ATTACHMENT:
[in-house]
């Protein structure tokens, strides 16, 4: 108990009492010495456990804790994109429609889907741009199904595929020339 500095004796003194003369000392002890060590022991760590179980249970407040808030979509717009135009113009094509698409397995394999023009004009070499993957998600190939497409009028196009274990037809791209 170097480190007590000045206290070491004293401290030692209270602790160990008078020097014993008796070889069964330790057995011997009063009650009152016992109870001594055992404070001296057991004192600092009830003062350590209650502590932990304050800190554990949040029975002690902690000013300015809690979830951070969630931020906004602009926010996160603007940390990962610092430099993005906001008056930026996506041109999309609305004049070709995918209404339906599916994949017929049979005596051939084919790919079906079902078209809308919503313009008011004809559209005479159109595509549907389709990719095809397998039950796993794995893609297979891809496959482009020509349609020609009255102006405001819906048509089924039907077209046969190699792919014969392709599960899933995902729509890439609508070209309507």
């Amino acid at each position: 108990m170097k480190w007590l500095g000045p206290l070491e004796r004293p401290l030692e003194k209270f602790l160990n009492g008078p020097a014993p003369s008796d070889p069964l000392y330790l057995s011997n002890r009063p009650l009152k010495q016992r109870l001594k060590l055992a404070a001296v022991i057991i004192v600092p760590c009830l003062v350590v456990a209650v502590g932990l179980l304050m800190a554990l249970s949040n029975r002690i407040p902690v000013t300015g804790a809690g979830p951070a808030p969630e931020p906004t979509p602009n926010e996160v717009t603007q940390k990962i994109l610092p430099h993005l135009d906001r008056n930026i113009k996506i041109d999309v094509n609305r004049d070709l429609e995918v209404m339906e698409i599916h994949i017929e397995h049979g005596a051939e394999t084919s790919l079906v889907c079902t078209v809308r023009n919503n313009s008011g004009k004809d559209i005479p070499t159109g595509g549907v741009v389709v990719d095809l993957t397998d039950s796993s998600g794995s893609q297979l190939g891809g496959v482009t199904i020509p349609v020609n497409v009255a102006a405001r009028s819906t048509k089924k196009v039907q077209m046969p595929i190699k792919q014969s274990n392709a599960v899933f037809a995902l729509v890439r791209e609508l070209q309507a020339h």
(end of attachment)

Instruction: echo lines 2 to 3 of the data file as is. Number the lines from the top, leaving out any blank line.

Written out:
């Protein structure tokens, strides 16, 4: 108990009492010495456990804790994109429609889907741009199904595929020339 500095004796003194003369000392002890060590022991760590179980249970407040808030979509717009135009113009094509698409397995394999023009004009070499993957998600190939497409009028196009274990037809791209 170097480190007590000045206290070491004293401290030692209270602790160990008078020097014993008796070889069964330790057995011997009063009650009152016992109870001594055992404070001296057991004192600092009830003062350590209650502590932990304050800190554990949040029975002690902690000013300015809690979830951070969630931020906004602009926010996160603007940390990962610092430099993005906001008056930026996506041109999309609305004049070709995918209404339906599916994949017929049979005596051939084919790919079906079902078209809308919503313009008011004809559209005479159109595509549907389709990719095809397998039950796993794995893609297979891809496959482009020509349609020609009255102006405001819906048509089924039907077209046969190699792919014969392709599960899933995902729509890439609508070209309507």
């Amino acid at each position: 108990m170097k480190w007590l500095g000045p206290l070491e004796r004293p401290l030692e003194k209270f602790l160990n009492g008078p020097a014993p003369s008796d070889p069964l000392y330790l057995s011997n002890r009063p009650l009152k010495q016992r109870l001594k060590l055992a404070a001296v022991i057991i004192v600092p760590c009830l003062v350590v456990a209650v502590g932990l179980l304050m800190a554990l249970s949040n029975r002690i407040p902690v000013t300015g804790a809690g979830p951070a808030p969630e931020p906004t979509p602009n926010e996160v717009t603007q940390k990962i994109l610092p430099h993005l135009d906001r008056n930026i113009k996506i041109d999309v094509n609305r004049d070709l429609e995918v209404m339906e698409i599916h994949i017929e397995h049979g005596a051939e394999t084919s790919l079906v889907c079902t078209v809308r023009n919503n313009s008011g004009k004809d559209i005479p070499t159109g595509g549907v741009v389709v990719d095809l993957t397998d039950s796993s998600g794995s893609q297979l190939g891809g496959v482009t199904i020509p349609v020609n497409v009255a102006a405001r009028s819906t048509k089924k196009v039907q077209m046969p595929i190699k792919q014969s274990n392709a599960v899933f037809a995902l729509v890439r791209e609508l070209q309507a020339h």